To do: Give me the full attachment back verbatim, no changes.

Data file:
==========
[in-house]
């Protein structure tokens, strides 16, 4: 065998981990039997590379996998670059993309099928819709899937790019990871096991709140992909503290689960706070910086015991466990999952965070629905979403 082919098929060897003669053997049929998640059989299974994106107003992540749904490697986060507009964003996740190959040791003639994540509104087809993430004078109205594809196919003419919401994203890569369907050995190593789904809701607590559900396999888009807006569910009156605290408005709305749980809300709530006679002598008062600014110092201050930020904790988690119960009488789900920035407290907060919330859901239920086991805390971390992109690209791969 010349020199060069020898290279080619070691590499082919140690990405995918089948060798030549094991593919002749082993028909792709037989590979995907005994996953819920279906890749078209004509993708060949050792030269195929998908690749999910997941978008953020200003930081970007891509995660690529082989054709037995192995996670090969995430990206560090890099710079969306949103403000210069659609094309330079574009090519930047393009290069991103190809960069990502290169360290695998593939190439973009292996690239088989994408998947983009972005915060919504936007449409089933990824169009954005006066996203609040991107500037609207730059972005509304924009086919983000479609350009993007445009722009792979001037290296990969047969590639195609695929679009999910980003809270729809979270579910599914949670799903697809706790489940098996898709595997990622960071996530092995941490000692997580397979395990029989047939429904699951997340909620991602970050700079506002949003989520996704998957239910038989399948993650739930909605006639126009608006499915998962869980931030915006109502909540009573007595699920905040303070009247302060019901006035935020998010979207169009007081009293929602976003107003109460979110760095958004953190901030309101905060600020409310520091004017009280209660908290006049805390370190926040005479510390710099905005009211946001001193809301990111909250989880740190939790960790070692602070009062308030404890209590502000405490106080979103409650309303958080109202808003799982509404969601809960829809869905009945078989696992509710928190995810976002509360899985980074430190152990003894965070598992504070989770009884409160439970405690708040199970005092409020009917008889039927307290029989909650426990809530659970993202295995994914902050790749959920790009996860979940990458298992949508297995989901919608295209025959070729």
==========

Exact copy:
[in-house]
């Protein structure tokens, strides 16, 4: 065998981990039997590379996998670059993309099928819709899937790019990871096991709140992909503290689960706070910086015991466990999952965070629905979403 082919098929060897003669053997049929998640059989299974994106107003992540749904490697986060507009964003996740190959040791003639994540509104087809993430004078109205594809196919003419919401994203890569369907050995190593789904809701607590559900396999888009807006569910009156605290408005709305749980809300709530006679002598008062600014110092201050930020904790988690119960009488789900920035407290907060919330859901239920086991805390971390992109690209791969 010349020199060069020898290279080619070691590499082919140690990405995918089948060798030549094991593919002749082993028909792709037989590979995907005994996953819920279906890749078209004509993708060949050792030269195929998908690749999910997941978008953020200003930081970007891509995660690529082989054709037995192995996670090969995430990206560090890099710079969306949103403000210069659609094309330079574009090519930047393009290069991103190809960069990502290169360290695998593939190439973009292996690239088989994408998947983009972005915060919504936007449409089933990824169009954005006066996203609040991107500037609207730059972005509304924009086919983000479609350009993007445009722009792979001037290296990969047969590639195609695929679009999910980003809270729809979270579910599914949670799903697809706790489940098996898709595997990622960071996530092995941490000692997580397979395990029989047939429904699951997340909620991602970050700079506002949003989520996704998957239910038989399948993650739930909605006639126009608006499915998962869980931030915006109502909540009573007595699920905040303070009247302060019901006035935020998010979207169009007081009293929602976003107003109460979110760095958004953190901030309101905060600020409310520091004017009280209660908290006049805390370190926040005479510390710099905005009211946001001193809301990111909250989880740190939790960790070692602070009062308030404890209590502000405490106080979103409650309303958080109202808003799982509404969601809960829809869905009945078989696992509710928190995810976002509360899985980074430190152990003894965070598992504070989770009884409160439970405690708040199970005092409020009917008889039927307290029989909650426990809530659970993202295995994914902050790749959920790009996860979940990458298992949508297995989901919608295209025959070729």